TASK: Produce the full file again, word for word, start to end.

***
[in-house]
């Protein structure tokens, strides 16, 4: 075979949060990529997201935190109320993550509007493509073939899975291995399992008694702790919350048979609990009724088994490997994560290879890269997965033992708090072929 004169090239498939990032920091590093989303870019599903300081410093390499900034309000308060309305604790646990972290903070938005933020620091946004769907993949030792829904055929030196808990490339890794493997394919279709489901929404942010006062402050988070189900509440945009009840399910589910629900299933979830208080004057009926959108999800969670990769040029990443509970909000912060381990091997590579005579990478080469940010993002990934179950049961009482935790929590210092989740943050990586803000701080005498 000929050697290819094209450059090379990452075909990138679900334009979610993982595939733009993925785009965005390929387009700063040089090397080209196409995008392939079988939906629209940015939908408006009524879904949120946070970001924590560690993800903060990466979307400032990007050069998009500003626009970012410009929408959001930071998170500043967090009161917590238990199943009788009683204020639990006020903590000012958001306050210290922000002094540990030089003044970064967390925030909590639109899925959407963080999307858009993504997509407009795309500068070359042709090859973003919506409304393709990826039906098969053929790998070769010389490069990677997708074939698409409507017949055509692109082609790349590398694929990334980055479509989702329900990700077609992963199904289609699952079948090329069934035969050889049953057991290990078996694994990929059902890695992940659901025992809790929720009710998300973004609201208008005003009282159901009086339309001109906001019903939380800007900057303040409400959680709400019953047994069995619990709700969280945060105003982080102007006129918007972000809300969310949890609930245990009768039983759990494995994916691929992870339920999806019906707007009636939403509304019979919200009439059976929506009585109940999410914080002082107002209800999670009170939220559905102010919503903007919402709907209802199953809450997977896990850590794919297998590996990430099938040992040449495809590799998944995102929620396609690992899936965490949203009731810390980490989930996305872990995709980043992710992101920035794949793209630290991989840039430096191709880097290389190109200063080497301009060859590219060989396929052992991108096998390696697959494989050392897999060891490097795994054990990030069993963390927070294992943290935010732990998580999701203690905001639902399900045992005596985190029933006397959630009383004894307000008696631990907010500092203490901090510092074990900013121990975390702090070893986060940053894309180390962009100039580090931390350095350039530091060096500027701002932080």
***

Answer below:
[in-house]
């Protein structure tokens, strides 16, 4: 075979949060990529997201935190109320993550509007493509073939899975291995399992008694702790919350048979609990009724088994490997994560290879890269997965033992708090072929 004169090239498939990032920091590093989303870019599903300081410093390499900034309000308060309305604790646990972290903070938005933020620091946004769907993949030792829904055929030196808990490339890794493997394919279709489901929404942010006062402050988070189900509440945009009840399910589910629900299933979830208080004057009926959108999800969670990769040029990443509970909000912060381990091997590579005579990478080469940010993002990934179950049961009482935790929590210092989740943050990586803000701080005498 000929050697290819094209450059090379990452075909990138679900334009979610993982595939733009993925785009965005390929387009700063040089090397080209196409995008392939079988939906629209940015939908408006009524879904949120946070970001924590560690993800903060990466979307400032990007050069998009500003626009970012410009929408959001930071998170500043967090009161917590238990199943009788009683204020639990006020903590000012958001306050210290922000002094540990030089003044970064967390925030909590639109899925959407963080999307858009993504997509407009795309500068070359042709090859973003919506409304393709990826039906098969053929790998070769010389490069990677997708074939698409409507017949055509692109082609790349590398694929990334980055479509989702329900990700077609992963199904289609699952079948090329069934035969050889049953057991290990078996694994990929059902890695992940659901025992809790929720009710998300973004609201208008005003009282159901009086339309001109906001019903939380800007900057303040409400959680709400019953047994069995619990709700969280945060105003982080102007006129918007972000809300969310949890609930245990009768039983759990494995994916691929992870339920999806019906707007009636939403509304019979919200009439059976929506009585109940999410914080002082107002209800999670009170939220559905102010919503903007919402709907209802199953809450997977896990850590794919297998590996990430099938040992040449495809590799998944995102929620396609690992899936965490949203009731810390980490989930996305872990995709980043992710992101920035794949793209630290991989840039430096191709880097290389190109200063080497301009060859590219060989396929052992991108096998390696697959494989050392897999060891490097795994054990990030069993963390927070294992943290935010732990998580999701203690905001639902399900045992005596985190029933006397959630009383004894307000008696631990907010500092203490901090510092074990900013121990975390702090070893986060940053894309180390962009100039580090931390350095350039530091060096500027701002932080």